Barry Manilow, Billy Joel, the Beatles and Brian Gurl
Brian Gurl splits his time living in North Carolina and Florida, but spends a big chunk of it traveling around the country with his wife, Joey, performing the variety shows he has used to make a name for himself for the past several decades.
But, despite all the travel:
“He’s a Lebanon boy,” Joey Gurl said.
And she’s a Woodstock girl, a singer who had studied theater. When they met, she introduced him, at the time just a pianist, to the concept of a show, the kind that is more than just a set list and a guy at a piano, but a coherent, multifaceted performance.
Gurl’s latest, titled “The Killer Bs,” will see a costumed Gurl alternating among Barry Manilow, Billy Joel and The Beatles, playing piano and singing in front of a backing band. Tonight’s show at the Lebanon Opera House will mark his first performance in the city he grew up in since the late 1990s.
“It is put together in a way that it is super high energy,” Gurl said. “The arrangements are so unexpected, and the people are so surprised at what they hear. It will not be the run-of-the-mill Barry Manilow, Billy Joel. There will be some of that, but they will hear things in this show that are totally unexpected.”
Like, for instance, the Manilow ballad that Gurl turns into a “high-energy rock samba,” before returning it back to its original form by the end, or the famous Beatles cut that transforms into a “jazz-rock concerto.” It’s a tribute to the music, Gurl said, but a sort of tribute with surprising surges of energy.
Through it all, Gurl will play the piano, the instrument that’s been a part of his life since he was born, when his dad and mom would play a variety of songs, and he’d hit the odd note when he was about 4 or 5.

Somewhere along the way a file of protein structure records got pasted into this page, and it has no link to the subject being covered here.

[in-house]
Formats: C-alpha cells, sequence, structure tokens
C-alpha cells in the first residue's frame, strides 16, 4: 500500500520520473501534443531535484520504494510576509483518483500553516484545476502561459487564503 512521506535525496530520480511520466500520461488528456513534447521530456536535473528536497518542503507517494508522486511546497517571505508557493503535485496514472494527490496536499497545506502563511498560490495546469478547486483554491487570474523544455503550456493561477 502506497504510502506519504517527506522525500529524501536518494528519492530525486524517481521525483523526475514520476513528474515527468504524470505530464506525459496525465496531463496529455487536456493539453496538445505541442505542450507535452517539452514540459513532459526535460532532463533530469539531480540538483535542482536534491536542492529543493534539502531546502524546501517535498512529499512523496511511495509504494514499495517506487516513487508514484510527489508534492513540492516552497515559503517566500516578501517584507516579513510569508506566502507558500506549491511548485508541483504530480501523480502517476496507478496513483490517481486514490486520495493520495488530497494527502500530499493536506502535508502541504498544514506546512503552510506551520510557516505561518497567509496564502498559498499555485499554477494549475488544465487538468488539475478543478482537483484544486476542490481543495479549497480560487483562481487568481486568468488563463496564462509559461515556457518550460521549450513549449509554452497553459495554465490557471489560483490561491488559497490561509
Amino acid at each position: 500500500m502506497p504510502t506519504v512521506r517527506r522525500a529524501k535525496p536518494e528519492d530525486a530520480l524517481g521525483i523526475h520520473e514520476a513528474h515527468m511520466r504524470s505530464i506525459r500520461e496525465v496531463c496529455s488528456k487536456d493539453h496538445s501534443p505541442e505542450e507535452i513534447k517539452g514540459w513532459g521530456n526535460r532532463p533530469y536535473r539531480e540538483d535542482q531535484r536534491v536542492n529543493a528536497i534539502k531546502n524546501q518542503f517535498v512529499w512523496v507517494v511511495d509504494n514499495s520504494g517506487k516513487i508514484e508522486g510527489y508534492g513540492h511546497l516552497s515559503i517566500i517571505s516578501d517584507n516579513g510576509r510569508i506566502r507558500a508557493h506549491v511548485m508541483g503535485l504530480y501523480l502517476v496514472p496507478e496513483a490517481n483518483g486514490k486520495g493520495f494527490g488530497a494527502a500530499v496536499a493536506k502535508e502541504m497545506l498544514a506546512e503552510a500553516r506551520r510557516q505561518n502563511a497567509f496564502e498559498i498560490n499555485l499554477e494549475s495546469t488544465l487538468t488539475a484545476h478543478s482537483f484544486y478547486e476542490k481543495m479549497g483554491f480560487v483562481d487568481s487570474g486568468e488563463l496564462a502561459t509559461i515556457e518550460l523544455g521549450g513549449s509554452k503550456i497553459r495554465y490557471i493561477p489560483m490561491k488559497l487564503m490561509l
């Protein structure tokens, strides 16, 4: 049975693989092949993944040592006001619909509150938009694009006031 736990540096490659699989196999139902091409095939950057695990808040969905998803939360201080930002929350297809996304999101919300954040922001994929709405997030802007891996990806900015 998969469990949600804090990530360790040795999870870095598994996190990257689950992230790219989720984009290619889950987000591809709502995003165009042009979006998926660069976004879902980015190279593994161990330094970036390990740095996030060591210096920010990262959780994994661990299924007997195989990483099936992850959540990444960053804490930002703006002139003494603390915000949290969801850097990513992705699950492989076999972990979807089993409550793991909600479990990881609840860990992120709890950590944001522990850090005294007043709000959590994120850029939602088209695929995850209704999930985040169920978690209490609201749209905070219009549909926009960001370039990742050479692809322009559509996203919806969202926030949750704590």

“I remember her making the very first call to that piano teacher in Lebanon,” he said. “I was 5 years old, and I started lessons. I was interested in it right from the beginning. I never thought it would be a career, though.”
His other love, throughout high school, was science. He figured he’d try to do something with that after graduation. But music stuck.
He played piano around the Upper Valley at first, including at the old Owl’s Nest Restaurant in Lebanon, where Lucy Gibson, a fellow graduate of the class of 1972, was bartending.
“I had never heard it played like this,” said Gibson, who is one of as many as 30 of Gurl’s classmates who have already bought tickets to Saturday’s show.
Regarding the flow of ’72 support: “It’s not just because he’s our classmate,” Gibson said. “They just don’t know what they’re in for. They’re going to get a hell of a show.”
Gurl met Joey, and worked with her on a show in Killington for several years. They moved to Wilmington, Vt., where they opened and owned a theater for eight years in the 1980s, writing new shows annually and performing them mostly on bus tours.
The pair moved to North Carolina in 1991, and have been based there since, though they’ve been doing a circuit of shows in Florida for years.
Florida, interestingly, has provided some coincidental Upper Valley reunions more than a thousand miles from home. Jim Dobson, who went to school with Gurl, reconnected with his friend during last year’s 40-year class reunion. Gurl mentioned he did shows in the Venice, Fla. area, not far from where Dobson was spending the winter. He ended up seeing four or five of Gurl’s shows.
“They were all excellent,” Dobson said. “Most were pretty much sold out.”
Dobson, who now lives in the Burlington area, said he doesn’t remember too many specifics about his high school years in Lebanon, but he does recall a few things about Gurl.
“What I do remember is his musical talent,” Dobson said. “Going over to his house, and he was very dedicated to the piano. I didn’t know anything about music myself. He’s one of those people that can just hear a song on the radio and play it.”
And that’s what he did, through the classical piano training of his younger years, when he’d bounce from classical music to radio tunes to television theme songs.
“Focusing on one style of music was never good for me,” Gurl said. “I wanted to learn a little bit about everything.”
So Gurl’s shows, over the years, have tackled everything from the Beatles to Broadway medleys to a show called “Gershwin with a Twist.” “The audience went crazy when I rapped,” he said.
“It’s a happy show,” said Yvonne Frates, an old friend from Woodstock who also goes to Gurl shows in Florida, where she lives for part of the year. “There’s not one that’s sad. They’re all upbeat, happy.”
Jon Wolper can be reached at firstname.lastname@example.org or 603-727-3242.